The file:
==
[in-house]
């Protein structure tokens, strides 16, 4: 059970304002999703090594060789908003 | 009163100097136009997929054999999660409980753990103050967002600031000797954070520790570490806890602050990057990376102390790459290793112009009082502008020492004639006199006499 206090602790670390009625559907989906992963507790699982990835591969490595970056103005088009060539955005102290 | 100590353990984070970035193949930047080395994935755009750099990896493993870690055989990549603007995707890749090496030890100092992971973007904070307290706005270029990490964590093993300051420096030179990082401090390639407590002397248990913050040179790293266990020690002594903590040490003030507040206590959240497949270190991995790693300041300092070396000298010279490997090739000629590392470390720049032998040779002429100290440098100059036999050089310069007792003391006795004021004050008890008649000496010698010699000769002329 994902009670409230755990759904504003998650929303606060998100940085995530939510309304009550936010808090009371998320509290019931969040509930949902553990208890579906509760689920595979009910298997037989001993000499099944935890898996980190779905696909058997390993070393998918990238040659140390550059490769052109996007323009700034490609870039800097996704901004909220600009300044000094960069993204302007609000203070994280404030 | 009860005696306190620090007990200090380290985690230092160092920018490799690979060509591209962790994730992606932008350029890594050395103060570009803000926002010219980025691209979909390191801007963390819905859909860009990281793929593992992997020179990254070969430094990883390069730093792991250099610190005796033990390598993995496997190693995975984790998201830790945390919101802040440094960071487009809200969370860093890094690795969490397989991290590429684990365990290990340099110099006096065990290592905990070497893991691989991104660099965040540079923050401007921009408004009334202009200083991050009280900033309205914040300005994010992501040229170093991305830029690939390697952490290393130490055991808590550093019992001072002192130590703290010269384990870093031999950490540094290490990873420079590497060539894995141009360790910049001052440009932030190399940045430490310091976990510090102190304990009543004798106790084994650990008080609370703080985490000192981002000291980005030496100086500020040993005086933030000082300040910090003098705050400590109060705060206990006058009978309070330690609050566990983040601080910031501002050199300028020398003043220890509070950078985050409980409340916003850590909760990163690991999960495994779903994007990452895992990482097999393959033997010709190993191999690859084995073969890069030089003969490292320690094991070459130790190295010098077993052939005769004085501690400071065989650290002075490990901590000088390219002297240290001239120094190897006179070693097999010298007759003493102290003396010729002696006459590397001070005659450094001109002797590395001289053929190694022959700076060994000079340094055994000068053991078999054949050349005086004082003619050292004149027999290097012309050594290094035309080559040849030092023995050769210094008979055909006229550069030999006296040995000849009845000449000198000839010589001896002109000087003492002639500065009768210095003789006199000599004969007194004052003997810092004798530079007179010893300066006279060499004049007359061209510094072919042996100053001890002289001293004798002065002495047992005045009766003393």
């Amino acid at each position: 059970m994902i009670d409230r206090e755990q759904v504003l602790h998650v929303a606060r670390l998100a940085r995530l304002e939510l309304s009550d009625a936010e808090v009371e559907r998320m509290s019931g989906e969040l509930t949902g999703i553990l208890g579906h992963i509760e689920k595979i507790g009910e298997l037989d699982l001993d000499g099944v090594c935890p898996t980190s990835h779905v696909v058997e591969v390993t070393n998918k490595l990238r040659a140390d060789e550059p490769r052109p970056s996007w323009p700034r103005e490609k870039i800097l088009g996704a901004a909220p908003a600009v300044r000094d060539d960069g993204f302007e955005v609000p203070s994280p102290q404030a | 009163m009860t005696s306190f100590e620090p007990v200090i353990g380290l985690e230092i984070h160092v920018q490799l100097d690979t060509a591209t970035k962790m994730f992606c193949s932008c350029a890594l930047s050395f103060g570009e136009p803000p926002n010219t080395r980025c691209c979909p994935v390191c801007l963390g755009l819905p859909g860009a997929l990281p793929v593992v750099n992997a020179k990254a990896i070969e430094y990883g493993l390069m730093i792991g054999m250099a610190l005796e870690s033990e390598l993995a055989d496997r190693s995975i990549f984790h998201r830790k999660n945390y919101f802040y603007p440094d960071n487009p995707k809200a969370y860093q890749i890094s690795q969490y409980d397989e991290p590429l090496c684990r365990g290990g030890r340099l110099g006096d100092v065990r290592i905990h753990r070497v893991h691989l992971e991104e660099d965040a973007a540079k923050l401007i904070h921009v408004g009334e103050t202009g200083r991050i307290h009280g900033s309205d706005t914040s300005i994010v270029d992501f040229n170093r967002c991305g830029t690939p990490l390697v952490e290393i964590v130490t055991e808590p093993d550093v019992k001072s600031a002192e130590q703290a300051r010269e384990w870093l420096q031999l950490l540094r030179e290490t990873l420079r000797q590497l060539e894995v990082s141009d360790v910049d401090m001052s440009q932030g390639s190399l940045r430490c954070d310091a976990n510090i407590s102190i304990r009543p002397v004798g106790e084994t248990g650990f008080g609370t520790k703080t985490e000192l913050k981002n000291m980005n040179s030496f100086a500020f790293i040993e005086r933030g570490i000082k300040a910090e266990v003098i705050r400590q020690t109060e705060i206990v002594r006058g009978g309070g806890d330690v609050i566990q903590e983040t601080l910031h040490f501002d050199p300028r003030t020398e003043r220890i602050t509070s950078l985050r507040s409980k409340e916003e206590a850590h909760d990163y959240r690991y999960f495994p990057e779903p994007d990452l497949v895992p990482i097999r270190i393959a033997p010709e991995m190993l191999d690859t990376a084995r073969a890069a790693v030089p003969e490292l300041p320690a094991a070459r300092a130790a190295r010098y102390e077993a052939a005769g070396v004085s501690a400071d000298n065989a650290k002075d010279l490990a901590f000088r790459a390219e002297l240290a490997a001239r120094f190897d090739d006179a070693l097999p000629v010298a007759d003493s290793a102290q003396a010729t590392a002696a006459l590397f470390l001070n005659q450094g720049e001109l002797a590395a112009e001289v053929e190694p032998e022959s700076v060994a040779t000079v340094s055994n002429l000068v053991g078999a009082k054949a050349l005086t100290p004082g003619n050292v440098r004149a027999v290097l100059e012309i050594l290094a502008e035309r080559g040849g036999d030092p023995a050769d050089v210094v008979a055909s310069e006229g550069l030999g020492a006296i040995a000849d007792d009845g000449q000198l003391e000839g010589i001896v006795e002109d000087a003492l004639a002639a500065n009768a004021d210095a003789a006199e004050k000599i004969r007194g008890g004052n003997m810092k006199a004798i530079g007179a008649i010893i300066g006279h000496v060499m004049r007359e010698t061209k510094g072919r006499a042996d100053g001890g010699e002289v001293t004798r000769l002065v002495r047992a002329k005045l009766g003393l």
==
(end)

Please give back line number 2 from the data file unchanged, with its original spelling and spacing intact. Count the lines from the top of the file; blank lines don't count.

């Protein structure tokens, strides 16, 4: 059970304002999703090594060789908003 | 009163100097136009997929054999999660409980753990103050967002600031000797954070520790570490806890602050990057990376102390790459290793112009009082502008020492004639006199006499 206090602790670390009625559907989906992963507790699982990835591969490595970056103005088009060539955005102290 | 100590353990984070970035193949930047080395994935755009750099990896493993870690055989990549603007995707890749090496030890100092992971973007904070307290706005270029990490964590093993300051420096030179990082401090390639407590002397248990913050040179790293266990020690002594903590040490003030507040206590959240497949270190991995790693300041300092070396000298010279490997090739000629590392470390720049032998040779002429100290440098100059036999050089310069007792003391006795004021004050008890008649000496010698010699000769002329 994902009670409230755990759904504003998650929303606060998100940085995530939510309304009550936010808090009371998320509290019931969040509930949902553990208890579906509760689920595979009910298997037989001993000499099944935890898996980190779905696909058997390993070393998918990238040659140390550059490769052109996007323009700034490609870039800097996704901004909220600009300044000094960069993204302007609000203070994280404030 | 009860005696306190620090007990200090380290985690230092160092920018490799690979060509591209962790994730992606932008350029890594050395103060570009803000926002010219980025691209979909390191801007963390819905859909860009990281793929593992992997020179990254070969430094990883390069730093792991250099610190005796033990390598993995496997190693995975984790998201830790945390919101802040440094960071487009809200969370860093890094690795969490397989991290590429684990365990290990340099110099006096065990290592905990070497893991691989991104660099965040540079923050401007921009408004009334202009200083991050009280900033309205914040300005994010992501040229170093991305830029690939390697952490290393130490055991808590550093019992001072002192130590703290010269384990870093031999950490540094290490990873420079590497060539894995141009360790910049001052440009932030190399940045430490310091976990510090102190304990009543004798106790084994650990008080609370703080985490000192981002000291980005030496100086500020040993005086933030000082300040910090003098705050400590109060705060206990006058009978309070330690609050566990983040601080910031501002050199300028020398003043220890509070950078985050409980409340916003850590909760990163690991999960495994779903994007990452895992990482097999393959033997010709190993191999690859084995073969890069030089003969490292320690094991070459130790190295010098077993052939005769004085501690400071065989650290002075490990901590000088390219002297240290001239120094190897006179070693097999010298007759003493102290003396010729002696006459590397001070005659450094001109002797590395001289053929190694022959700076060994000079340094055994000068053991078999054949050349005086004082003619050292004149027999290097012309050594290094035309080559040849030092023995050769210094008979055909006229550069030999006296040995000849009845000449000198000839010589001896002109000087003492002639500065009768210095003789006199000599004969007194004052003997810092004798530079007179010893300066006279060499004049007359061209510094072919042996100053001890002289001293004798002065002495047992005045009766003393």